One reason the financial market averages keep rising

Posted By on March 8, 2013

In talking with a long suffering customer the other day he asked me, “why are the stock market averages rising to all time highs, but business seems slower than ever?” I thought about that a bit since business wise I’ve felt pretty much the same way … as do most Americans with depleted savings, depressed home values, higher taxes, targethigher health insurance premiums and stagnant or depressed paychecks … that is IF they have been fortunate enough to keep their jobs. Frankly, the policies from Washington DC haven’t encouraged additional hiring or expanding business. Companies with decent balance sheets and profitable operations have targets on their backs that say “tax me” so they have just been keeping the cash on their balance sheets or returning it to their shareholders.

It hit me this morning after reading an article in the WSJ … strong companies impacted by the recession hoarded cash, reduced investment in capital and personnel and weathered the slow economy by streamlining their operations; the “do more with less” management style.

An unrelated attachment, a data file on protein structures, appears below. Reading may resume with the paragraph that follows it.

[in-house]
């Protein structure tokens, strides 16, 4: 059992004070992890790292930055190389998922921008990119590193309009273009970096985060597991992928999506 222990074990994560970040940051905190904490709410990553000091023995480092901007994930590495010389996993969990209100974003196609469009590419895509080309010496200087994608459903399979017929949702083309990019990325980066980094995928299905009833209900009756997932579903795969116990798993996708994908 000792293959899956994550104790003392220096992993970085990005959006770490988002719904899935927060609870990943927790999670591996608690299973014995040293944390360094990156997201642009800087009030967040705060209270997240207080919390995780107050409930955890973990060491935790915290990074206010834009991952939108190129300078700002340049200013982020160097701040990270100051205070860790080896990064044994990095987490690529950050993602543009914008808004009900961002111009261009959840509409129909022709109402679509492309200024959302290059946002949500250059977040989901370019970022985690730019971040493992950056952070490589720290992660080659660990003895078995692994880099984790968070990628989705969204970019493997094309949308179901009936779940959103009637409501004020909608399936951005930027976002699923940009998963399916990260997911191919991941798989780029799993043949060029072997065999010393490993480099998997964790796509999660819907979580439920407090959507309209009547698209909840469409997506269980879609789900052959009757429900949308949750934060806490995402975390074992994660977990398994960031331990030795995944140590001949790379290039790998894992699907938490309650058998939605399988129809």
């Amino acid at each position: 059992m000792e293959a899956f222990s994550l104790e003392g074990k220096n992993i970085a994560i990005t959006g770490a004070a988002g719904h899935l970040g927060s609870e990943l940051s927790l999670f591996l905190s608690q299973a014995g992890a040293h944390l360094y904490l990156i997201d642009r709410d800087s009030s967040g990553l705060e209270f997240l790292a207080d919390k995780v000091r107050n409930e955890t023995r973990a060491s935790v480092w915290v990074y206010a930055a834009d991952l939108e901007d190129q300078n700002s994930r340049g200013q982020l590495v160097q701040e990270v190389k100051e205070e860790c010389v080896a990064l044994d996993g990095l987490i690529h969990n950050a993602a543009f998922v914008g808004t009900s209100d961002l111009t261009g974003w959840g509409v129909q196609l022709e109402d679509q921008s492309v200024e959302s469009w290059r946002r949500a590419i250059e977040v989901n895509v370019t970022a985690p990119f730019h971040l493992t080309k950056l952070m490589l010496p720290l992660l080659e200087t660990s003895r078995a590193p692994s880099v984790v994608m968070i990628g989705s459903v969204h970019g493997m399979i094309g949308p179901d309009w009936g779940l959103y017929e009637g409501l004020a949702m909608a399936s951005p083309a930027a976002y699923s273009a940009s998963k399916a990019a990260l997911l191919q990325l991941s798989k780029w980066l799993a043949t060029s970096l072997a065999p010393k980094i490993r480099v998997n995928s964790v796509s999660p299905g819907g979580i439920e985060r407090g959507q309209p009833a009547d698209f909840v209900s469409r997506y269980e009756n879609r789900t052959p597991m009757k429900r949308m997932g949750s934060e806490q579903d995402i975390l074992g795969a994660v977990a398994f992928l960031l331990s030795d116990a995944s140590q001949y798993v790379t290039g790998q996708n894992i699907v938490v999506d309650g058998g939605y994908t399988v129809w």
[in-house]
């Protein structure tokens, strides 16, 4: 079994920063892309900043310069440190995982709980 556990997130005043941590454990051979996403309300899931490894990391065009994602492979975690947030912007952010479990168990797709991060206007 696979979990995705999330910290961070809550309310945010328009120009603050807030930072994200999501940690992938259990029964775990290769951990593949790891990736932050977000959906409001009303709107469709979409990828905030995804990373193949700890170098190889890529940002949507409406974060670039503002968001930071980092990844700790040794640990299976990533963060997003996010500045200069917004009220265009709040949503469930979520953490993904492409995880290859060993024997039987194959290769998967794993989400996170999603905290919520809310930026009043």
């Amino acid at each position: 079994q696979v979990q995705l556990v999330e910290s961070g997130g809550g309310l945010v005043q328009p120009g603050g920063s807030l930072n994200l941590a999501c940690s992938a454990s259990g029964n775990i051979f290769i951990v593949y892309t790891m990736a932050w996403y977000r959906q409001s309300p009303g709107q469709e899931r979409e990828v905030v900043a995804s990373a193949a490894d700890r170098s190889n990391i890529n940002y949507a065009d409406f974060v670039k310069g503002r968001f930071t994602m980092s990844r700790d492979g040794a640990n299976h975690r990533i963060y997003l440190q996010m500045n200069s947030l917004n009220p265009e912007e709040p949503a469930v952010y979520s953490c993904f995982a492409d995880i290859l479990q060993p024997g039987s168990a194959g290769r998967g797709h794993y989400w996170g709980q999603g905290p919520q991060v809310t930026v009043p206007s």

“We are starting to get out of hunker-down mode, so what you have now is a bunch of cash-hoarders who have decided to take that cash out of their balance sheets,” said David Ikenberry, dean of the University of Colorado’s business school. “Is that a good thing? It probably is. They’re liberating capital and putting it back out into the capital markets, and letting that multiplier effect kick in.”

EDIT: Thanks for the email Lee, although the “nasty” comments were not necessary — just disagree politely please.

Yes … I know corporations have accountants and tax attorneys to reduce their tax burden through but deductions and credits (“loopholes” as you called them), but U.S. companies, particularly small to midsized domestic only companies, are still at a disadvantage to overseas corporations who also receive incentives AND therefore still pay the highest effective tax rate. See video explanation below.


Desultory - des-uhl-tawr-ee, -tohr-ee

  1. lacking in consistency, constancy, or visible order, disconnected; fitful: desultory conversation.
  2. digressing from or unconnected with the main subject; random: a desultory remark.
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